EVER SINCE the Jewish religion introduced the concept of the Golem in the middle ages, a mud statue brought to life but without a soul, mankind has believed that human replicas could eventually be animated and created with intelligence.
The word Robot was first introduced to the world in 1920 in a play and since then, the concept of a mechanical being has been expanded to include Android (human robot) and Cyborg (man-machine hybrid).
Popular culture abounds with references to these man created machines and robotics have been used in industry for many years now but the European Parliament is worried that as they become more human in form and thought, their existence should be covered by law.
MEPs have therefore been presented with a report which recognises that there is a new revolution in robotics and artificial intelligence and therefore laws should be passed before it is too late to
regularise their production and ‘lives’.
In essence the reports suggests that the parliament needs to decide whether there is such a thing as an ‘electronic person’ and if so what rights if any they should be given. In addition, MEPs are recommended to instruct manufacturers to come up with an easy way to terminate the robots ‘life’ if necessary.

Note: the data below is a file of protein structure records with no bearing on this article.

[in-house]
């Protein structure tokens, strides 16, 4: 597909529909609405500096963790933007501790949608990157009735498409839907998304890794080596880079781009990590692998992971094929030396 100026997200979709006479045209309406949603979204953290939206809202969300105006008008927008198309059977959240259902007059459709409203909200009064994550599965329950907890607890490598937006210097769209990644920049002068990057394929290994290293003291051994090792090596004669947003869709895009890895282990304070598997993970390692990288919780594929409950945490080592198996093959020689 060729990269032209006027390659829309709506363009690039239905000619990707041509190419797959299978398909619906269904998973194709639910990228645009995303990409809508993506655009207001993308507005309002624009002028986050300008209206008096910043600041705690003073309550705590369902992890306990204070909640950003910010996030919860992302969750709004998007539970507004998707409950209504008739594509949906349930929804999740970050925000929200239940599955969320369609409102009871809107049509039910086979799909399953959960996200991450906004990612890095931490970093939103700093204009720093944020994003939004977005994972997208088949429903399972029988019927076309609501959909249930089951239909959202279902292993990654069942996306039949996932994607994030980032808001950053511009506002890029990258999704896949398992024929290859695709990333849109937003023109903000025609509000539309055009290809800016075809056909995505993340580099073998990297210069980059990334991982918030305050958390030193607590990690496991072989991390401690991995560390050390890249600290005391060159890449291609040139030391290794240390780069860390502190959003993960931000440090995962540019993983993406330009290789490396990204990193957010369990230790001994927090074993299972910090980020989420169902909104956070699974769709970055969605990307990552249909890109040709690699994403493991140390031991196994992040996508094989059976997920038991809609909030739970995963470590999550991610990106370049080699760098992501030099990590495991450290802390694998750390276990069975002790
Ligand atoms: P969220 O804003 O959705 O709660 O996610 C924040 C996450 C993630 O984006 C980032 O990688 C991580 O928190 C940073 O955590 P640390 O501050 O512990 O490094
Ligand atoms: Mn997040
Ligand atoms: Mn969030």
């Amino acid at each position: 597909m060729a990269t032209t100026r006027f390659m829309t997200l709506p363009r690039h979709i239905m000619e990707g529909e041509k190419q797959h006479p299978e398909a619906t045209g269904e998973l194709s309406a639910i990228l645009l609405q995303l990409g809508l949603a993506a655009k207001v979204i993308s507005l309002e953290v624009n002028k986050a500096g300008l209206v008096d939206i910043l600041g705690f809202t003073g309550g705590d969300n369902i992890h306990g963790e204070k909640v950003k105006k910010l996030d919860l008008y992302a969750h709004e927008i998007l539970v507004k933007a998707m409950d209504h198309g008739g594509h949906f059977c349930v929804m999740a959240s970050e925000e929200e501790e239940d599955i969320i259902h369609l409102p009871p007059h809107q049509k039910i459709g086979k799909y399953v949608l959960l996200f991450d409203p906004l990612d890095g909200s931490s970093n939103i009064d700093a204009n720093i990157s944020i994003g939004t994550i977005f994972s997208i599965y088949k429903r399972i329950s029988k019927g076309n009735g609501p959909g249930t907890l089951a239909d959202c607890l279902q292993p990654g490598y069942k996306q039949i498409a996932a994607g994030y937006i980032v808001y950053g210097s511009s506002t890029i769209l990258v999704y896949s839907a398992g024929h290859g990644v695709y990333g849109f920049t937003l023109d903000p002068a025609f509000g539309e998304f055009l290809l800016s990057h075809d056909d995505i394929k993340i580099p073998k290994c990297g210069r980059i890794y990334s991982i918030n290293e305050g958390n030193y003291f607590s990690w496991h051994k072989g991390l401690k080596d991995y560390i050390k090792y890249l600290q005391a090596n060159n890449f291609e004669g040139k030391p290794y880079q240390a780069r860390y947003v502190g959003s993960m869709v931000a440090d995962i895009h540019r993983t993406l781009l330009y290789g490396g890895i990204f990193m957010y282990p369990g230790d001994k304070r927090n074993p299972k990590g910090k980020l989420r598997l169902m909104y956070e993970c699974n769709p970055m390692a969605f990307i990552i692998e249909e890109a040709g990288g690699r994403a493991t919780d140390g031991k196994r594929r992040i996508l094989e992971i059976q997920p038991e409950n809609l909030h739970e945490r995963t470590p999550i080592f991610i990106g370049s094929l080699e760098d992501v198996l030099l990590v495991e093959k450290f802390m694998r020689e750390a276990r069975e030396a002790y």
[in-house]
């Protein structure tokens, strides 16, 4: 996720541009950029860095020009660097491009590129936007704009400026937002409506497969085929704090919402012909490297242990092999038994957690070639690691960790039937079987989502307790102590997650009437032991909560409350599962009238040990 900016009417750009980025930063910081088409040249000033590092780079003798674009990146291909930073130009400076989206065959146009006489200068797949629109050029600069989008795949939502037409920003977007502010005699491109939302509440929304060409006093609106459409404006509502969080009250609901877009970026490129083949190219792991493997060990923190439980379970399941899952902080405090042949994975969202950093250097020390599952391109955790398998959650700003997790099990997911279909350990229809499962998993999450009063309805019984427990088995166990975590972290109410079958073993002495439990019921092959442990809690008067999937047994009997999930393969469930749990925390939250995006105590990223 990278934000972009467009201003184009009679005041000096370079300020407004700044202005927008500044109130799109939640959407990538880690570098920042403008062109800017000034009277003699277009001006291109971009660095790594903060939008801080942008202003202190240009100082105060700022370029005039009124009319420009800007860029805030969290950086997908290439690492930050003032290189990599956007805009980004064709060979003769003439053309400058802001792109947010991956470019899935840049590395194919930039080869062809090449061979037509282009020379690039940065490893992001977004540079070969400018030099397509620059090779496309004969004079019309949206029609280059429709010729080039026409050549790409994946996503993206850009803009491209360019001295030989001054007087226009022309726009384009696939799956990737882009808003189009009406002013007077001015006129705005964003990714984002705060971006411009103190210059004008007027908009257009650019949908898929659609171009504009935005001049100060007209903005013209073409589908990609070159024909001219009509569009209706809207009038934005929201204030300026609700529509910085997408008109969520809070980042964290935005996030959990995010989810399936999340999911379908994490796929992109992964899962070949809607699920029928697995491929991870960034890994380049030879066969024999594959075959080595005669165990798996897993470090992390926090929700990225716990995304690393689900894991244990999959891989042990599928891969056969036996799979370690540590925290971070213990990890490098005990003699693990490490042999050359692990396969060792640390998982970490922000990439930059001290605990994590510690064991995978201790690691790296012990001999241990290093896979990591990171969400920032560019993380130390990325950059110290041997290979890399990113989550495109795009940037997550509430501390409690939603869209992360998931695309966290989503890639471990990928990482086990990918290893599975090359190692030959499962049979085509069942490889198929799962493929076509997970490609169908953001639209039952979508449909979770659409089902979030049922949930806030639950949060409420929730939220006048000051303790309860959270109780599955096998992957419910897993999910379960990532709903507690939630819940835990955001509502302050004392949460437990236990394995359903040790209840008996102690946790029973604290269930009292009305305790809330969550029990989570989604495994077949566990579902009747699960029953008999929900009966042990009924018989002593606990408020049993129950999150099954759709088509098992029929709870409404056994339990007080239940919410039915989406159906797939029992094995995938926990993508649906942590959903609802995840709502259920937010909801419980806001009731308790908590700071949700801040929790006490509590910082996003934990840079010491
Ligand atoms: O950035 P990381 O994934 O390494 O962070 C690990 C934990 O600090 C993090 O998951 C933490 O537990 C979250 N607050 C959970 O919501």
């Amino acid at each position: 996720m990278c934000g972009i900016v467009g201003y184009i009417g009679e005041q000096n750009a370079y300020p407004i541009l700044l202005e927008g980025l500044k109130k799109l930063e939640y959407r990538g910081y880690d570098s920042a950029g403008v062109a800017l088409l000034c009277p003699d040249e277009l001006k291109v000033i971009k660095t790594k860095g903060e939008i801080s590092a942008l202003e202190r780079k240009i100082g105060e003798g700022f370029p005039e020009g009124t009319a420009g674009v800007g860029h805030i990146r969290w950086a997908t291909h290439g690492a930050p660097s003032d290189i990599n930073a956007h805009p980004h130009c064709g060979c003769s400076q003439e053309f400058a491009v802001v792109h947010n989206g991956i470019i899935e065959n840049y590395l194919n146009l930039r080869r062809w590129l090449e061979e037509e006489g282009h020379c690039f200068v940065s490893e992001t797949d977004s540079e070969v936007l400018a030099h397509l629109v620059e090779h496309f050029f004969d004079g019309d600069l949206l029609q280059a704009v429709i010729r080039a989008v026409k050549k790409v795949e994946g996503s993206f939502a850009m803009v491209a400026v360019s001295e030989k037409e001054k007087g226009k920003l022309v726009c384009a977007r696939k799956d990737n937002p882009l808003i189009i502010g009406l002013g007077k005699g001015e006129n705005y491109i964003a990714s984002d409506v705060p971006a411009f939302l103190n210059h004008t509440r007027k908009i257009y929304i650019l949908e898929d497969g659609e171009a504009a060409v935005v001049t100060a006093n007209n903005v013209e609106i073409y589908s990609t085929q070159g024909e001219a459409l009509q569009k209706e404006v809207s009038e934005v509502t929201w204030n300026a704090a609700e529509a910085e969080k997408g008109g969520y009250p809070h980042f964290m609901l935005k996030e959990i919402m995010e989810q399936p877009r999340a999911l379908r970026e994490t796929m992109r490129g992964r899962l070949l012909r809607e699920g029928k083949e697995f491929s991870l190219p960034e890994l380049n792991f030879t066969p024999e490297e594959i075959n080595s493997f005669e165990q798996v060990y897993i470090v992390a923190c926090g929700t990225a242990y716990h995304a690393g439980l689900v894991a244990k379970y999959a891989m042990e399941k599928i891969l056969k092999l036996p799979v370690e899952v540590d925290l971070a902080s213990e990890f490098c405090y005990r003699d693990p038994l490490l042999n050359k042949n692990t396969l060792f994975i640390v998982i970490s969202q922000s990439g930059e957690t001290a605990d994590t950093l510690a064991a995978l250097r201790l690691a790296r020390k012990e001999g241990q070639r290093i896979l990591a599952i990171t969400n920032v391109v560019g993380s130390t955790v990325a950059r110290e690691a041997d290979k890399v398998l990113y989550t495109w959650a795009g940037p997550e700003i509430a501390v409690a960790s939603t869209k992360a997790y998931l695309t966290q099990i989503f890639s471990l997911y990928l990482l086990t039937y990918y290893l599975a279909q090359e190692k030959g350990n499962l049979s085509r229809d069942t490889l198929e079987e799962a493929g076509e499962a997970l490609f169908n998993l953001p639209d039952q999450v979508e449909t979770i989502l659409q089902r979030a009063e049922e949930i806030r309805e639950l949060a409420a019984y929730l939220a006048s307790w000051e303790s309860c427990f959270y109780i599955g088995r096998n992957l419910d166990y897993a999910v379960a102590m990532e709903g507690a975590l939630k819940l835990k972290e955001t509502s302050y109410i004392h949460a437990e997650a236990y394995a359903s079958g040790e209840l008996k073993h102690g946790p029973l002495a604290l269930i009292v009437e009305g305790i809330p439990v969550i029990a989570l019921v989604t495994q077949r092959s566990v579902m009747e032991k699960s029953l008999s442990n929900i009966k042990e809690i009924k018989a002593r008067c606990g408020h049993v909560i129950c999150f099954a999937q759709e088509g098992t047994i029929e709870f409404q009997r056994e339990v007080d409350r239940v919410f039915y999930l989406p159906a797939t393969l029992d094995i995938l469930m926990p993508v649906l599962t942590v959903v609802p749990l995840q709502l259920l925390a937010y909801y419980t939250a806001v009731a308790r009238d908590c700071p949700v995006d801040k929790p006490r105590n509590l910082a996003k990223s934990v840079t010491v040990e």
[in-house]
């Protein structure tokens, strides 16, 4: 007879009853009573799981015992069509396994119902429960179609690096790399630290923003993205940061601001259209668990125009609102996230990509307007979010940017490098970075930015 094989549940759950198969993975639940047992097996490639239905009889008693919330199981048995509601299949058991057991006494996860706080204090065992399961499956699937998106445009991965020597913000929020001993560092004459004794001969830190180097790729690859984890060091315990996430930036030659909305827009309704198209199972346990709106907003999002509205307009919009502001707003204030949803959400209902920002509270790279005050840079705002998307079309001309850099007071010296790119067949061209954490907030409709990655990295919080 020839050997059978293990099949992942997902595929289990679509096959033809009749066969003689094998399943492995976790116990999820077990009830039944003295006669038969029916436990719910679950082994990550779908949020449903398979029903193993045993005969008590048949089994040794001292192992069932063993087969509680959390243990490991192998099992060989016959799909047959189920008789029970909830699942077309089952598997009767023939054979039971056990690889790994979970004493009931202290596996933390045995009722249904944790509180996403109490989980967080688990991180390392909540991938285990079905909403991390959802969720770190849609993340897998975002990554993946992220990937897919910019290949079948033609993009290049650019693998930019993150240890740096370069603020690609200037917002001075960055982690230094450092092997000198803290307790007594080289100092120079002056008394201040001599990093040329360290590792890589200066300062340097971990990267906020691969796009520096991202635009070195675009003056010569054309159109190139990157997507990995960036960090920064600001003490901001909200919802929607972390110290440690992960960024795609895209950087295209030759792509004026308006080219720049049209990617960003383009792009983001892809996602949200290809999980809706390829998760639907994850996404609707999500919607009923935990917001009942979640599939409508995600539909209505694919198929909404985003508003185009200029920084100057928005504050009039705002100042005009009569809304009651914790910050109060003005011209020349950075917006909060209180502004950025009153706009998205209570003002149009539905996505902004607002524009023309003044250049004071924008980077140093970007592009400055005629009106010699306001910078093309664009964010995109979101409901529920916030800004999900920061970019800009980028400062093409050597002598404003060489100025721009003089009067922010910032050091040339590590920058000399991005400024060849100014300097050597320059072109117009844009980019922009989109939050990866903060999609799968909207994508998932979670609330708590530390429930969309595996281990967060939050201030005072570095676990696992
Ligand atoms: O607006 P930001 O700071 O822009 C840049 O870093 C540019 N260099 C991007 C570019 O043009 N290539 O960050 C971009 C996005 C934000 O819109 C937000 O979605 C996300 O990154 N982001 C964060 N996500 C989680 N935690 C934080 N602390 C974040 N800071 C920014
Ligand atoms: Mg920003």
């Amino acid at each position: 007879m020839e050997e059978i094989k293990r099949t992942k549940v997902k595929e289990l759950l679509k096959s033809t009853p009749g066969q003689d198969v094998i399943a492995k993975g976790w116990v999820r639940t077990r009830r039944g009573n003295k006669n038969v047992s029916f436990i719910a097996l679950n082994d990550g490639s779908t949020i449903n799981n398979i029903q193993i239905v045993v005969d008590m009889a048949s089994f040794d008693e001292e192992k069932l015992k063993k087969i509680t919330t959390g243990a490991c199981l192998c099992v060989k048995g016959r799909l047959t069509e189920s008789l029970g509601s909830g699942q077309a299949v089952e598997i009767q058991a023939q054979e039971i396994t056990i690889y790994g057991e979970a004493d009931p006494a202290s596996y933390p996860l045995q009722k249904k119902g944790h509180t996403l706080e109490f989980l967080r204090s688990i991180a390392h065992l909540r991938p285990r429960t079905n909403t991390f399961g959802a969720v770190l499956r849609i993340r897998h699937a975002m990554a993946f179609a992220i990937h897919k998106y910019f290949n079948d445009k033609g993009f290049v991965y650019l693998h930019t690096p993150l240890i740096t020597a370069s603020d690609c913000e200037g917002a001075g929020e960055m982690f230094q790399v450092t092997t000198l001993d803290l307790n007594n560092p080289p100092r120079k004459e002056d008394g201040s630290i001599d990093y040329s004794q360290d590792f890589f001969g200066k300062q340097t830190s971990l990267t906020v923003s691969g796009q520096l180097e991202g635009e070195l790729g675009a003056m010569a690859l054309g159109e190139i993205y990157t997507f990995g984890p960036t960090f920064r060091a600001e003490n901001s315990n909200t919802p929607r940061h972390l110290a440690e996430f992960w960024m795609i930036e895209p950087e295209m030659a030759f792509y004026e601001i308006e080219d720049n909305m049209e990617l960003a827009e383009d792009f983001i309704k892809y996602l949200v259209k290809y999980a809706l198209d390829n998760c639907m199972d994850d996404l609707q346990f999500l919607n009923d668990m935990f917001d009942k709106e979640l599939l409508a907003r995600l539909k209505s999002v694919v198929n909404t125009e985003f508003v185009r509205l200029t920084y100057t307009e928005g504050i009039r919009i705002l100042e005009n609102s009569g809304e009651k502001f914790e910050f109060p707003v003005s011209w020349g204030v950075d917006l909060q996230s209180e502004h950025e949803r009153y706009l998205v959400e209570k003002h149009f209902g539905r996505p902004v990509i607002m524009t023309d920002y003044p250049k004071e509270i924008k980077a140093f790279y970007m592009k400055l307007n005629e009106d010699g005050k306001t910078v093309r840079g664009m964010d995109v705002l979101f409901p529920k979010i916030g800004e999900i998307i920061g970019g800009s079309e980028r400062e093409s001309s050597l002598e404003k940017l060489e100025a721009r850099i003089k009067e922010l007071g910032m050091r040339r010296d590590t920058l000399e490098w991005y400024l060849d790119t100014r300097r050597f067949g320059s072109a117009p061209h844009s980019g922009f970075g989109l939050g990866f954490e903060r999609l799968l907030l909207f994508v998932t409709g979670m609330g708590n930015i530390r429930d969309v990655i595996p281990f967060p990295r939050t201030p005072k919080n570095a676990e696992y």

In his 1950 novel ‘I Robot’, science fiction writer Isaac Asimov created the three laws of robotics which were built into the brains of all robots and these are;
“A robot may not injure a human being or, through inaction, allow a human being to come to harm.”
“A robot must obey the orders given it by human beings except where such orders would conflict with the First Law.”
“A robot must protect its own existence as long as such protection does not conflict with the First or Second Laws.”
It is possible that these ‘laws’ will be part of any new EU legislation especially as artificial intelligence becomes more than a jerky white plastic robot playing chess and humanoid androids start to take over work from human beings.
It is already anticipated that call centres manned by humans will disappear within the next 10 years or so and as we enter the ‘Brave New World’, the EU wants to ensure that it does become a dystopian nightmare as seen in ‘The Terminator’ and ‘The Matrix.
It is however unlikely that legislators will be brave enough to stop the inevitable job losses that will occur when big business is able to use artificially intelligent creations which don’t have unions, lunch breaks, wage demands, holidays or maternity leave.